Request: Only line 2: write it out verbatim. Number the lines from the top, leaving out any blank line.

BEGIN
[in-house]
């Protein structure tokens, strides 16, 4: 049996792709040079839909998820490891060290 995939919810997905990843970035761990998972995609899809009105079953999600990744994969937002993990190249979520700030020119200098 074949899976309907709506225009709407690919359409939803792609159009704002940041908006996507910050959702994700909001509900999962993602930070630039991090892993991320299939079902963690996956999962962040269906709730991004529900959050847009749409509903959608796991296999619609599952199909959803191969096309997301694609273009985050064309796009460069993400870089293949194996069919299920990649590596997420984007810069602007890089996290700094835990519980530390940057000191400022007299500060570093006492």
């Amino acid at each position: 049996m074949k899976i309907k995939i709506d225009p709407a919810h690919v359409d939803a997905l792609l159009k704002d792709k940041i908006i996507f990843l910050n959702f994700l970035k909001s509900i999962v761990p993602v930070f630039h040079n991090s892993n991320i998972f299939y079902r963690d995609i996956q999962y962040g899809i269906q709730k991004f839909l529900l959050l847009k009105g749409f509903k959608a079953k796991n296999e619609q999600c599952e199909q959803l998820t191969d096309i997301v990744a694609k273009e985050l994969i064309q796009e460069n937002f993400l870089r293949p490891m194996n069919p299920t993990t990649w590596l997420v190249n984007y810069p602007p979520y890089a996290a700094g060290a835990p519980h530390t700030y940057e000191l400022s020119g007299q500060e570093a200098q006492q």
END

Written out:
């Protein structure tokens, strides 16, 4: 049996792709040079839909998820490891060290 995939919810997905990843970035761990998972995609899809009105079953999600990744994969937002993990190249979520700030020119200098 074949899976309907709506225009709407690919359409939803792609159009704002940041908006996507910050959702994700909001509900999962993602930070630039991090892993991320299939079902963690996956999962962040269906709730991004529900959050847009749409509903959608796991296999619609599952199909959803191969096309997301694609273009985050064309796009460069993400870089293949194996069919299920990649590596997420984007810069602007890089996290700094835990519980530390940057000191400022007299500060570093006492």